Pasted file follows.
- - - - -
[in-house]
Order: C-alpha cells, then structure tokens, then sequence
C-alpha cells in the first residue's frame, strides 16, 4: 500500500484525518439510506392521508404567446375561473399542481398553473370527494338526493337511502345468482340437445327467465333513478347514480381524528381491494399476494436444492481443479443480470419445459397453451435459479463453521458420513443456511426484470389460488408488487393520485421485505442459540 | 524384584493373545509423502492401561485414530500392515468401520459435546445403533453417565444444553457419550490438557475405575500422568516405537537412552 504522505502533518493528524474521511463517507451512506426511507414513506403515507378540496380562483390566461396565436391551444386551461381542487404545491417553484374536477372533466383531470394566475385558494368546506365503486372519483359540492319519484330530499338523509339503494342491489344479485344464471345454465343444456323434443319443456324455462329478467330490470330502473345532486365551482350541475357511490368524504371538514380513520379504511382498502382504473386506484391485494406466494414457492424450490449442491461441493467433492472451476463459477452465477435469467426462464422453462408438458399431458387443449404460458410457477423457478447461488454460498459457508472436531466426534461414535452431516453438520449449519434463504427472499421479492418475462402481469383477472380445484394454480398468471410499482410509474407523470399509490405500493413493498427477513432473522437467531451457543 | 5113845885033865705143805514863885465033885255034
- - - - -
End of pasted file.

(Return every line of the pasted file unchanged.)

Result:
[in-house]
Order: C-alpha cells, then structure tokens, then sequence
C-alpha cells in the first residue's frame, strides 16, 4: 500500500484525518439510506392521508404567446375561473399542481398553473370527494338526493337511502345468482340437445327467465333513478347514480381524528381491494399476494436444492481443479443480470419445459397453451435459479463453521458420513443456511426484470389460488408488487393520485421485505442459540 | 524384584493373545509423502492401561485414530500392515468401520459435546445403533453417565444444553457419550490438557475405575500422568516405537537412552 504522505502533518493528524474521511463517507451512506426511507414513506403515507378540496380562483390566461396565436391551444386551461381542487404545491417553484374536477372533466383531470394566475385558494368546506365503486372519483359540492319519484330530499338523509339503494342491489344479485344464471345454465343444456323434443319443456324455462329478467330490470330502473345532486365551482350541475357511490368524504371538514380513520379504511382498502382504473386506484391485494406466494414457492424450490449442491461441493467433492472451476463459477452465477435469467426462464422453462408438458399431458387443449404460458410457477423457478447461488454460498459457508472436531466426534461414535452431516453438520449449519434463504427472499421479492418475462402481469383477472380445484394454480398468471410499482410509474407523470399509490405500493413493498427477513432473522437467531451457543 | 5113845885033865705143805514863885465033885255034